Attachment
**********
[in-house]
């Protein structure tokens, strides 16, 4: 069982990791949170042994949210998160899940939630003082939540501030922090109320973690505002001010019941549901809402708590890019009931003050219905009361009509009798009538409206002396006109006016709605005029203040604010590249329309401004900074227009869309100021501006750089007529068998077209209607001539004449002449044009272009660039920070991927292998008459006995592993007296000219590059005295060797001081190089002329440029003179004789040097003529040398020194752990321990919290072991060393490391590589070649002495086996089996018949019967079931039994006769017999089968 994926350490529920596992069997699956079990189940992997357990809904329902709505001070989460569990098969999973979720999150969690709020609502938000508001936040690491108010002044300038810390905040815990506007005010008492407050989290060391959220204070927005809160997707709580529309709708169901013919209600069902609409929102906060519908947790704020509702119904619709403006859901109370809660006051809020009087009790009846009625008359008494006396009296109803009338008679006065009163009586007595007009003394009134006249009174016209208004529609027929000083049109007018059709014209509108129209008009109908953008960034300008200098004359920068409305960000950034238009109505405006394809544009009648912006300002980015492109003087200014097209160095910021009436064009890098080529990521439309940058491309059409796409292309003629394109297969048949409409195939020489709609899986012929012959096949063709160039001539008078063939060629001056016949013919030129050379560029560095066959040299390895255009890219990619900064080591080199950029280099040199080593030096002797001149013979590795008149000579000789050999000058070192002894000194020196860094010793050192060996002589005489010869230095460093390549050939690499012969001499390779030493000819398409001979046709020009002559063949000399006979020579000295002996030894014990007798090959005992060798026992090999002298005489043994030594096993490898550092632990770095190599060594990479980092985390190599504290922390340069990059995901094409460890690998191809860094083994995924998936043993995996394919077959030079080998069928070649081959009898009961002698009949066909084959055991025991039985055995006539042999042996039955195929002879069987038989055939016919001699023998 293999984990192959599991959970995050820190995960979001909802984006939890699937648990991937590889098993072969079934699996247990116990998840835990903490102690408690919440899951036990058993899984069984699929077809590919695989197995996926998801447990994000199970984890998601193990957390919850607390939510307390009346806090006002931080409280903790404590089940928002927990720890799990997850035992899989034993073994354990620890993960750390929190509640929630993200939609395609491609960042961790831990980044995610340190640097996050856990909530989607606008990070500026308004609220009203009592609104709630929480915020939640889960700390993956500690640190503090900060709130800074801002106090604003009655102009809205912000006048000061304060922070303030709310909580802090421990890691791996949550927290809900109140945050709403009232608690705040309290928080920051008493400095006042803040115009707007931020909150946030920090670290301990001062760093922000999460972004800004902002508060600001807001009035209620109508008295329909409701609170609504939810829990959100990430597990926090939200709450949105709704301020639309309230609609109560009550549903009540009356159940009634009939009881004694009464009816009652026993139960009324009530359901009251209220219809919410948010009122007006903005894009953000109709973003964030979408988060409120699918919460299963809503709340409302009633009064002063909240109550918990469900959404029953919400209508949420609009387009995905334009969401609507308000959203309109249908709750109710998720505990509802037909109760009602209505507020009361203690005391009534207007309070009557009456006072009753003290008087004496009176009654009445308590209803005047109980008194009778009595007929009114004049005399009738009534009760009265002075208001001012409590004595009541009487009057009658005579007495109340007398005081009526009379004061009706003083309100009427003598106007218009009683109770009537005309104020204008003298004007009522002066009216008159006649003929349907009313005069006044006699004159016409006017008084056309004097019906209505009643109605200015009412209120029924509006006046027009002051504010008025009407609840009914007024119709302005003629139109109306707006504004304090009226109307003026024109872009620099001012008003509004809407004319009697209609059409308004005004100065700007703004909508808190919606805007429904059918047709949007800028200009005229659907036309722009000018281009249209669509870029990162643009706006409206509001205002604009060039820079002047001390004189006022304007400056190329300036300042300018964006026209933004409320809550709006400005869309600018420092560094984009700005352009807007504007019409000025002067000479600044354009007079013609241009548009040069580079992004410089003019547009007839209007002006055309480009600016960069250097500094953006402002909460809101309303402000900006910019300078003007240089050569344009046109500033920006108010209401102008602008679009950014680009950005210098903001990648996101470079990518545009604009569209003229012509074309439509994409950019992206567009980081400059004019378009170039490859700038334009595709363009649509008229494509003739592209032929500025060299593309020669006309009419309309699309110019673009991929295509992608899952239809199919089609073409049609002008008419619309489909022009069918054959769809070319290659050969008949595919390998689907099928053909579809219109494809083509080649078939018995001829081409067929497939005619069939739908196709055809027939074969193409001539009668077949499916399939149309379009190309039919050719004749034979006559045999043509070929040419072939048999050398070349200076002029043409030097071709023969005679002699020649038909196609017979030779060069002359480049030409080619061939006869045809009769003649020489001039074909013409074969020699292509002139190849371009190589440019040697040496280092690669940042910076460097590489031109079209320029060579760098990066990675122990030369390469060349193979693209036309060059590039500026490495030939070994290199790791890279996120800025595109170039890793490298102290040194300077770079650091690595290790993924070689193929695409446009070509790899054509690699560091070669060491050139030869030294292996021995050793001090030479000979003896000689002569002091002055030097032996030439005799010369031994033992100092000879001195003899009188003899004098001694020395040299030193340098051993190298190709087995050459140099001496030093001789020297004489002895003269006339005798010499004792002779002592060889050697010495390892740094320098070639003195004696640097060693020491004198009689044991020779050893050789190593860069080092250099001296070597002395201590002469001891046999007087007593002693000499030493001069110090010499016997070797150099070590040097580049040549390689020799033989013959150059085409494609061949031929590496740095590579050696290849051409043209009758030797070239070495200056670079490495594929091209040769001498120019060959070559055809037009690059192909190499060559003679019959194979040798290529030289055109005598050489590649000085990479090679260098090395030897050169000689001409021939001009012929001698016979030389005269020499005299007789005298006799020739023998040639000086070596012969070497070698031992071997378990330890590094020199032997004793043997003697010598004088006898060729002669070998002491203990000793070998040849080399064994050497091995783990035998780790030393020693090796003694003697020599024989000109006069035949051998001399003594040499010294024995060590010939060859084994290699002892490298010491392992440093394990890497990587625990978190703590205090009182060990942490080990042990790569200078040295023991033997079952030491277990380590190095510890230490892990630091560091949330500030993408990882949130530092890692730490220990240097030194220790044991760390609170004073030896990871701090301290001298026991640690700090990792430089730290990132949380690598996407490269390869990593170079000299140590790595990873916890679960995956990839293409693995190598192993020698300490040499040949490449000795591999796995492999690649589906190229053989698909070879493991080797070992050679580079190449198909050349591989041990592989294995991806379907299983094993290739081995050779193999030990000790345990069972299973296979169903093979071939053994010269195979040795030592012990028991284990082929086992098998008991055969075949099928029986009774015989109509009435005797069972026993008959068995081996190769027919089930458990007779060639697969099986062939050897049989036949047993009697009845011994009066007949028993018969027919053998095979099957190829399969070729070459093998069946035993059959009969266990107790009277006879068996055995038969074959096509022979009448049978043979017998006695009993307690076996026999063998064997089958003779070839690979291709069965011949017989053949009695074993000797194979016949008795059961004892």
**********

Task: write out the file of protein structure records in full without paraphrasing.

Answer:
[in-house]
């Protein structure tokens, strides 16, 4: 069982990791949170042994949210998160899940939630003082939540501030922090109320973690505002001010019941549901809402708590890019009931003050219905009361009509009798009538409206002396006109006016709605005029203040604010590249329309401004900074227009869309100021501006750089007529068998077209209607001539004449002449044009272009660039920070991927292998008459006995592993007296000219590059005295060797001081190089002329440029003179004789040097003529040398020194752990321990919290072991060393490391590589070649002495086996089996018949019967079931039994006769017999089968 994926350490529920596992069997699956079990189940992997357990809904329902709505001070989460569990098969999973979720999150969690709020609502938000508001936040690491108010002044300038810390905040815990506007005010008492407050989290060391959220204070927005809160997707709580529309709708169901013919209600069902609409929102906060519908947790704020509702119904619709403006859901109370809660006051809020009087009790009846009625008359008494006396009296109803009338008679006065009163009586007595007009003394009134006249009174016209208004529609027929000083049109007018059709014209509108129209008009109908953008960034300008200098004359920068409305960000950034238009109505405006394809544009009648912006300002980015492109003087200014097209160095910021009436064009890098080529990521439309940058491309059409796409292309003629394109297969048949409409195939020489709609899986012929012959096949063709160039001539008078063939060629001056016949013919030129050379560029560095066959040299390895255009890219990619900064080591080199950029280099040199080593030096002797001149013979590795008149000579000789050999000058070192002894000194020196860094010793050192060996002589005489010869230095460093390549050939690499012969001499390779030493000819398409001979046709020009002559063949000399006979020579000295002996030894014990007798090959005992060798026992090999002298005489043994030594096993490898550092632990770095190599060594990479980092985390190599504290922390340069990059995901094409460890690998191809860094083994995924998936043993995996394919077959030079080998069928070649081959009898009961002698009949066909084959055991025991039985055995006539042999042996039955195929002879069987038989055939016919001699023998 293999984990192959599991959970995050820190995960979001909802984006939890699937648990991937590889098993072969079934699996247990116990998840835990903490102690408690919440899951036990058993899984069984699929077809590919695989197995996926998801447990994000199970984890998601193990957390919850607390939510307390009346806090006002931080409280903790404590089940928002927990720890799990997850035992899989034993073994354990620890993960750390929190509640929630993200939609395609491609960042961790831990980044995610340190640097996050856990909530989607606008990070500026308004609220009203009592609104709630929480915020939640889960700390993956500690640190503090900060709130800074801002106090604003009655102009809205912000006048000061304060922070303030709310909580802090421990890691791996949550927290809900109140945050709403009232608690705040309290928080920051008493400095006042803040115009707007931020909150946030920090670290301990001062760093922000999460972004800004902002508060600001807001009035209620109508008295329909409701609170609504939810829990959100990430597990926090939200709450949105709704301020639309309230609609109560009550549903009540009356159940009634009939009881004694009464009816009652026993139960009324009530359901009251209220219809919410948010009122007006903005894009953000109709973003964030979408988060409120699918919460299963809503709340409302009633009064002063909240109550918990469900959404029953919400209508949420609009387009995905334009969401609507308000959203309109249908709750109710998720505990509802037909109760009602209505507020009361203690005391009534207007309070009557009456006072009753003290008087004496009176009654009445308590209803005047109980008194009778009595007929009114004049005399009738009534009760009265002075208001001012409590004595009541009487009057009658005579007495109340007398005081009526009379004061009706003083309100009427003598106007218009009683109770009537005309104020204008003298004007009522002066009216008159006649003929349907009313005069006044006699004159016409006017008084056309004097019906209505009643109605200015009412209120029924509006006046027009002051504010008025009407609840009914007024119709302005003629139109109306707006504004304090009226109307003026024109872009620099001012008003509004809407004319009697209609059409308004005004100065700007703004909508808190919606805007429904059918047709949007800028200009005229659907036309722009000018281009249209669509870029990162643009706006409206509001205002604009060039820079002047001390004189006022304007400056190329300036300042300018964006026209933004409320809550709006400005869309600018420092560094984009700005352009807007504007019409000025002067000479600044354009007079013609241009548009040069580079992004410089003019547009007839209007002006055309480009600016960069250097500094953006402002909460809101309303402000900006910019300078003007240089050569344009046109500033920006108010209401102008602008679009950014680009950005210098903001990648996101470079990518545009604009569209003229012509074309439509994409950019992206567009980081400059004019378009170039490859700038334009595709363009649509008229494509003739592209032929500025060299593309020669006309009419309309699309110019673009991929295509992608899952239809199919089609073409049609002008008419619309489909022009069918054959769809070319290659050969008949595919390998689907099928053909579809219109494809083509080649078939018995001829081409067929497939005619069939739908196709055809027939074969193409001539009668077949499916399939149309379009190309039919050719004749034979006559045999043509070929040419072939048999050398070349200076002029043409030097071709023969005679002699020649038909196609017979030779060069002359480049030409080619061939006869045809009769003649020489001039074909013409074969020699292509002139190849371009190589440019040697040496280092690669940042910076460097590489031109079209320029060579760098990066990675122990030369390469060349193979693209036309060059590039500026490495030939070994290199790791890279996120800025595109170039890793490298102290040194300077770079650091690595290790993924070689193929695409446009070509790899054509690699560091070669060491050139030869030294292996021995050793001090030479000979003896000689002569002091002055030097032996030439005799010369031994033992100092000879001195003899009188003899004098001694020395040299030193340098051993190298190709087995050459140099001496030093001789020297004489002895003269006339005798010499004792002779002592060889050697010495390892740094320098070639003195004696640097060693020491004198009689044991020779050893050789190593860069080092250099001296070597002395201590002469001891046999007087007593002693000499030493001069110090010499016997070797150099070590040097580049040549390689020799033989013959150059085409494609061949031929590496740095590579050696290849051409043209009758030797070239070495200056670079490495594929091209040769001498120019060959070559055809037009690059192909190499060559003679019959194979040798290529030289055109005598050489590649000085990479090679260098090395030897050169000689001409021939001009012929001698016979030389005269020499005299007789005298006799020739023998040639000086070596012969070497070698031992071997378990330890590094020199032997004793043997003697010598004088006898060729002669070998002491203990000793070998040849080399064994050497091995783990035998780790030393020693090796003694003697020599024989000109006069035949051998001399003594040499010294024995060590010939060859084994290699002892490298010491392992440093394990890497990587625990978190703590205090009182060990942490080990042990790569200078040295023991033997079952030491277990380590190095510890230490892990630091560091949330500030993408990882949130530092890692730490220990240097030194220790044991760390609170004073030896990871701090301290001298026991640690700090990792430089730290990132949380690598996407490269390869990593170079000299140590790595990873916890679960995956990839293409693995190598192993020698300490040499040949490449000795591999796995492999690649589906190229053989698909070879493991080797070992050679580079190449198909050349591989041990592989294995991806379907299983094993290739081995050779193999030990000790345990069972299973296979169903093979071939053994010269195979040795030592012990028991284990082929086992098998008991055969075949099928029986009774015989109509009435005797069972026993008959068995081996190769027919089930458990007779060639697969099986062939050897049989036949047993009697009845011994009066007949028993018969027919053998095979099957190829399969070729070459093998069946035993059959009969266990107790009277006879068996055995038969074959096509022979009448049978043979017998006695009993307690076996026999063998064997089958003779070839690979291709069965011949017989053949009695074993000797194979016949008795059961004892």